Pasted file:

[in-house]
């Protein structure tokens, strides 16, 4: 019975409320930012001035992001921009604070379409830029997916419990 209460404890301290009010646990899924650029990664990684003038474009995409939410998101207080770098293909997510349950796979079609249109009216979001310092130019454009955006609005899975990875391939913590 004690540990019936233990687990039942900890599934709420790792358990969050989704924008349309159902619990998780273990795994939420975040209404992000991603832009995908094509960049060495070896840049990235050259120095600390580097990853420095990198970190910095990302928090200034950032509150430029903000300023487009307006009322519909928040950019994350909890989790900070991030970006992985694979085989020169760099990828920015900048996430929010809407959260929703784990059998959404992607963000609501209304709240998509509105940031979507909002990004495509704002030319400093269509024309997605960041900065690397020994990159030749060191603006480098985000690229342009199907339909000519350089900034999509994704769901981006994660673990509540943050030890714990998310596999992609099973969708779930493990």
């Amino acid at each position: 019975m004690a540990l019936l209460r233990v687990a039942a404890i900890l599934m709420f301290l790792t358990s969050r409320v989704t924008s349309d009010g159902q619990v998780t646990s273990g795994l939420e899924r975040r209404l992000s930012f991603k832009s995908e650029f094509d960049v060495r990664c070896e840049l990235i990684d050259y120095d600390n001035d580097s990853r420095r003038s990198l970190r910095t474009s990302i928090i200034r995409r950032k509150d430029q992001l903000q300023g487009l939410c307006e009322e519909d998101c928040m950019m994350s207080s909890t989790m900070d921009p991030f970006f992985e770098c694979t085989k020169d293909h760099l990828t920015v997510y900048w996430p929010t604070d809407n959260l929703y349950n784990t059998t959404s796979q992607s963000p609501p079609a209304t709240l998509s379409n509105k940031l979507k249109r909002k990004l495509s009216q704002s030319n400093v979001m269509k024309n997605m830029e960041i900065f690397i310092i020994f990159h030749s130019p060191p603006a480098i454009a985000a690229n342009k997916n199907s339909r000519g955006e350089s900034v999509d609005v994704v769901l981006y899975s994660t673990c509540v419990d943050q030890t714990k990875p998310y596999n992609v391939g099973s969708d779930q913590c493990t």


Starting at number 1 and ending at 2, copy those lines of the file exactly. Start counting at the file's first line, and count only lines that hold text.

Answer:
[in-house]
């Protein structure tokens, strides 16, 4: 019975409320930012001035992001921009604070379409830029997916419990 209460404890301290009010646990899924650029990664990684003038474009995409939410998101207080770098293909997510349950796979079609249109009216979001310092130019454009955006609005899975990875391939913590 004690540990019936233990687990039942900890599934709420790792358990969050989704924008349309159902619990998780273990795994939420975040209404992000991603832009995908094509960049060495070896840049990235050259120095600390580097990853420095990198970190910095990302928090200034950032509150430029903000300023487009307006009322519909928040950019994350909890989790900070991030970006992985694979085989020169760099990828920015900048996430929010809407959260929703784990059998959404992607963000609501209304709240998509509105940031979507909002990004495509704002030319400093269509024309997605960041900065690397020994990159030749060191603006480098985000690229342009199907339909000519350089900034999509994704769901981006994660673990509540943050030890714990998310596999992609099973969708779930493990």